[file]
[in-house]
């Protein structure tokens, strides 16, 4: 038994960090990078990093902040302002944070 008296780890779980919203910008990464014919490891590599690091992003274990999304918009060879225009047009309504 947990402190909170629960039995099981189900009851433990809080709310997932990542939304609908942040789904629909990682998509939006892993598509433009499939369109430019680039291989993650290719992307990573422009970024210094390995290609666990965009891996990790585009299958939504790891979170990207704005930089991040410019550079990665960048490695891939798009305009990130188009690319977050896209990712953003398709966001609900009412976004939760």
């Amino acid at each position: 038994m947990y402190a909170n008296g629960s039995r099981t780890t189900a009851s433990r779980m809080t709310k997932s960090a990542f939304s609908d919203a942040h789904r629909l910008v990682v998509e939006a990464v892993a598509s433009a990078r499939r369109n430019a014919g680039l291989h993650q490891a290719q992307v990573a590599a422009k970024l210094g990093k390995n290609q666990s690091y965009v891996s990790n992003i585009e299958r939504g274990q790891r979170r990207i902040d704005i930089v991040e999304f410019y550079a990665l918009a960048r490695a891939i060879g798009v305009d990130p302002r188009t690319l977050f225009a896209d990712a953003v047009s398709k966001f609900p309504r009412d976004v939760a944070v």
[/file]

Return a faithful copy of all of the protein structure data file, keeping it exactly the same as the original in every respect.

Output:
[in-house]
């Protein structure tokens, strides 16, 4: 038994960090990078990093902040302002944070 008296780890779980919203910008990464014919490891590599690091992003274990999304918009060879225009047009309504 947990402190909170629960039995099981189900009851433990809080709310997932990542939304609908942040789904629909990682998509939006892993598509433009499939369109430019680039291989993650290719992307990573422009970024210094390995290609666990965009891996990790585009299958939504790891979170990207704005930089991040410019550079990665960048490695891939798009305009990130188009690319977050896209990712953003398709966001609900009412976004939760």
């Amino acid at each position: 038994m947990y402190a909170n008296g629960s039995r099981t780890t189900a009851s433990r779980m809080t709310k997932s960090a990542f939304s609908d919203a942040h789904r629909l910008v990682v998509e939006a990464v892993a598509s433009a990078r499939r369109n430019a014919g680039l291989h993650q490891a290719q992307v990573a590599a422009k970024l210094g990093k390995n290609q666990s690091y965009v891996s990790n992003i585009e299958r939504g274990q790891r979170r990207i902040d704005i930089v991040e999304f410019y550079a990665l918009a960048r490695a891939i060879g798009v305009d990130p302002r188009t690319l977050f225009a896209d990712a953003v047009s398709k966001f609900p309504r009412d976004v939760a944070v």